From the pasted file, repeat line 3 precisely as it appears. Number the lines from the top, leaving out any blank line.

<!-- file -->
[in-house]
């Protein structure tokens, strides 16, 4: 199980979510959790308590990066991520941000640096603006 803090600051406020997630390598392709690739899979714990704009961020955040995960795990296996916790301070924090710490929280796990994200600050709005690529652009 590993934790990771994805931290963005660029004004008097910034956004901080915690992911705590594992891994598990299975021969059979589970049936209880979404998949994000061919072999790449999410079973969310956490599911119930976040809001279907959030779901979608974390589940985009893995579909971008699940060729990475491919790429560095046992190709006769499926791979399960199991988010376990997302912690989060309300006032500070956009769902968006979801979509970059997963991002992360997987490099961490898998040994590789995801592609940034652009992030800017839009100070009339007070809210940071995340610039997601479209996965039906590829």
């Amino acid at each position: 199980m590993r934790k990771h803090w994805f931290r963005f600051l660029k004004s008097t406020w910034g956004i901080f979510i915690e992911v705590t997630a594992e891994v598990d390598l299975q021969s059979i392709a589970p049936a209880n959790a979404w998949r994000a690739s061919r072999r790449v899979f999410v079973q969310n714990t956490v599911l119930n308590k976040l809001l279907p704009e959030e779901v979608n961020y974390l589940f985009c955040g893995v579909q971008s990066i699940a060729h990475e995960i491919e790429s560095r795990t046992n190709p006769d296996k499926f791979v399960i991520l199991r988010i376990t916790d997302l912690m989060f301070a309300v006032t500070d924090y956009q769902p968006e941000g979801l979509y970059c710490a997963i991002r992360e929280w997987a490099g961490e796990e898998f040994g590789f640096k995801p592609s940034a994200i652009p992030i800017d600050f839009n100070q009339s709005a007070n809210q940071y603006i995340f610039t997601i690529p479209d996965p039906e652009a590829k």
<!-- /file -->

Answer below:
């Amino acid at each position: 199980m590993r934790k990771h803090w994805f931290r963005f600051l660029k004004s008097t406020w910034g956004i901080f979510i915690e992911v705590t997630a594992e891994v598990d390598l299975q021969s059979i392709a589970p049936a209880n959790a979404w998949r994000a690739s061919r072999r790449v899979f999410v079973q969310n714990t956490v599911l119930n308590k976040l809001l279907p704009e959030e779901v979608n961020y974390l589940f985009c955040g893995v579909q971008s990066i699940a060729h990475e995960i491919e790429s560095r795990t046992n190709p006769d296996k499926f791979v399960i991520l199991r988010i376990t916790d997302l912690m989060f301070a309300v006032t500070d924090y956009q769902p968006e941000g979801l979509y970059c710490a997963i991002r992360e929280w997987a490099g961490e796990e898998f040994g590789f640096k995801p592609s940034a994200i652009p992030i800017d600050f839009n100070q009339s709005a007070n809210q940071y603006i995340f610039t997601i690529p479209d996965p039906e652009a590829k």